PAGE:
The program is based on the UN Global Sustainability Goals, Agenda 2030, and the theme of this year's event is Goal 3, Good Health and Wellbeing. Through the health theme we then link to several of the 17 global goals.
Health and well-being are overall issues that are important to us as individuals, for Chalmers as an organisation, for Gothenburg, Sweden, other countries and the international community. The program presents some of Chalmers’ contributions to global health challenges, but we also bring up challenges related to our work and study environment.
“Constant problematising and reflecting on sustainability is important and will be increasingly so. To see your own activities in relation to others, and as part of a larger picture, gives increased knowledge, new contacts and reflection about your own work. By stimulating different types of cooperation between researchers – ideas and priorities develop over time,” says Chalmers First Vice President Anna Dubois.
In total, the program offers over 30 seminars, workshops and exhibitors and is divided into five parallel tracks: Sustainable Campus, Health and Healthcare, Sustainable Work/Student Life, Climate and Energy, and the University's role in society.
In an introductory panel, we discuss health, well-being and sustainability and how global and Swedish trends can affect Chalmers’ role, responsibility and strategic development. Guests include key people from Chalmers management as well as experts in antibiotic resistance, health and organisational development.
The day is rounded up with a presentation by the winners of Gothenburg international environment award (WinWin) 2018: Kalundborg Symbiosis from Denmark.
Maria Grahn, Director of Chalmers Energy Area of Advance and host of this year’s Sustainability Day, gives her tips from the broad content.
“Try the card game Klimatkoll, which helps you understand how our everyday life affects the climate, take part of seminars about the university's role in society, for example in a workshop on fake news, or learn about future sustainable biorefining concepts of seaweed, wood or by-products from industry that can provide products with significant health effects, such as pharmaceuticals, food ingredients and fine chemicals”, says Maria Grahn.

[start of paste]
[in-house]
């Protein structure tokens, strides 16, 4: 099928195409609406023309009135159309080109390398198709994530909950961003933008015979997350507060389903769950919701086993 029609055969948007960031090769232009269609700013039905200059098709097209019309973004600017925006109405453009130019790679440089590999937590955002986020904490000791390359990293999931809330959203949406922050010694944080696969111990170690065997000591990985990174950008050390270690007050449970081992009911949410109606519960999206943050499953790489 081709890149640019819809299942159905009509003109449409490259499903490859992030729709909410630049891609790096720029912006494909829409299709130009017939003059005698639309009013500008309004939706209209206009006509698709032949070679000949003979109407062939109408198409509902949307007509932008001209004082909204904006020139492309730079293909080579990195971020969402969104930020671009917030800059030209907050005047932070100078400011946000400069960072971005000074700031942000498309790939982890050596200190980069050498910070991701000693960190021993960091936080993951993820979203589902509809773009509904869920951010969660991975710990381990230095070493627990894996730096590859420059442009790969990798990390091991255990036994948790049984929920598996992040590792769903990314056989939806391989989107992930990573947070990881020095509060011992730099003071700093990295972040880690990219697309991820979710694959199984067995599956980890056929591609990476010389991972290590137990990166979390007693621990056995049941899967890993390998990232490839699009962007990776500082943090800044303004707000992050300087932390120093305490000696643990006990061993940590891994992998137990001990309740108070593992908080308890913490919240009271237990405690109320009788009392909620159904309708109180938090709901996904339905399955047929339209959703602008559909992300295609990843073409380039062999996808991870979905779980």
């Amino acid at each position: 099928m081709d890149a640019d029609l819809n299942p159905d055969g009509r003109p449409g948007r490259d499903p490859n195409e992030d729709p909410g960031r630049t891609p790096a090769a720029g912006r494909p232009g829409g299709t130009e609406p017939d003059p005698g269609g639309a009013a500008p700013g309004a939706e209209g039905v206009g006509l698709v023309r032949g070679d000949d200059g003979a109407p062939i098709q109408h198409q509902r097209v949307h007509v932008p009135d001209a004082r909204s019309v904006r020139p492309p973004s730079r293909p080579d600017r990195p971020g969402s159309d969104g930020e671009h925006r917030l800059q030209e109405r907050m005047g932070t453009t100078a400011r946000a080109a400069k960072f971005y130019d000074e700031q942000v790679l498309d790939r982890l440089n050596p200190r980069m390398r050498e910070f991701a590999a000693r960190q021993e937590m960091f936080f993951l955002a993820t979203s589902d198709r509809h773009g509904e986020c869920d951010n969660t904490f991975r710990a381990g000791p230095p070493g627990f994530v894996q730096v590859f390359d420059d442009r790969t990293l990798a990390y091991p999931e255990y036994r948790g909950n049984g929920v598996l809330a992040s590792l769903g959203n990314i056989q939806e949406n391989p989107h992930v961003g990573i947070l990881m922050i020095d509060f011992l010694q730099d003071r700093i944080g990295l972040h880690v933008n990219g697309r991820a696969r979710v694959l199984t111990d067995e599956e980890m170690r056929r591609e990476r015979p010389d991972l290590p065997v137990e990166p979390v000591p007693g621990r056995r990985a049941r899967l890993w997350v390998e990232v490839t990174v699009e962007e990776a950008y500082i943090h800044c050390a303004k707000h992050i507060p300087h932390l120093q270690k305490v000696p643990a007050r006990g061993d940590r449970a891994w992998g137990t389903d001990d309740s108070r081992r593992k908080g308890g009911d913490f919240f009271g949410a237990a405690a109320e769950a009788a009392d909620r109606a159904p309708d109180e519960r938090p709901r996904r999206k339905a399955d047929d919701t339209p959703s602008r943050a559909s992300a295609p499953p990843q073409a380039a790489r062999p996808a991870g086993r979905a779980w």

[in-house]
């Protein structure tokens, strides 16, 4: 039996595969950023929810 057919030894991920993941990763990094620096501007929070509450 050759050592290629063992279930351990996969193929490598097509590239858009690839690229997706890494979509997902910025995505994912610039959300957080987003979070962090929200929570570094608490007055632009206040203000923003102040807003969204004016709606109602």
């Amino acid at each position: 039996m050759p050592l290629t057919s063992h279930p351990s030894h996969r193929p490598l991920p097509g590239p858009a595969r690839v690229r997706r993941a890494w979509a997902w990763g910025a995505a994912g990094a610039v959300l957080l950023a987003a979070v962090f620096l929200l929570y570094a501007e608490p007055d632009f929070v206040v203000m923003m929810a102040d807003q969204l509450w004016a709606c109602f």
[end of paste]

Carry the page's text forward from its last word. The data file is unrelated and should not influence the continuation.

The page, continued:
Highlights from the extensive program
Track A: Sustainable campus
• Digital twin of Chalmers campus
• The good life on campus
• Come evaluate our campus areas
Track B: Health and medical care
• Personalized healthy diets using algorithms – Fact, future or fiction?
• What is a biorefining? Processes and products for better health
• Loin, larvae or lentils – on eating for health and climate
Track C: Sustainable work and student life
• A sustainable worklife – new approach on Chalmers based on latest research
• Mental Health among students, how can Chalmers improve the work environment?
• Gender Aspects of Sick Leave – How to Break the Patterns
Track D: Climate and Energy
• Tools to Act on Climate
• The circular economy, health and wellbeing
• Climate change denial: challenges for sustainable development
Track E: University's role in society
• Fake news - gimmicks and pseudo science
• What does sustainability mean at Chalmers?
• What does Chalmers Sustainable education look like in the future?
In addition, representatives from Gothenburg Center for Sustainable Development, Chalmersfastigheter, Akademiska Hus, Akademihälsan, Fysiken, Benify, Miljöbron, Globalpsykologerna and spinoff initiatives CarbonCloud and Svalna participate.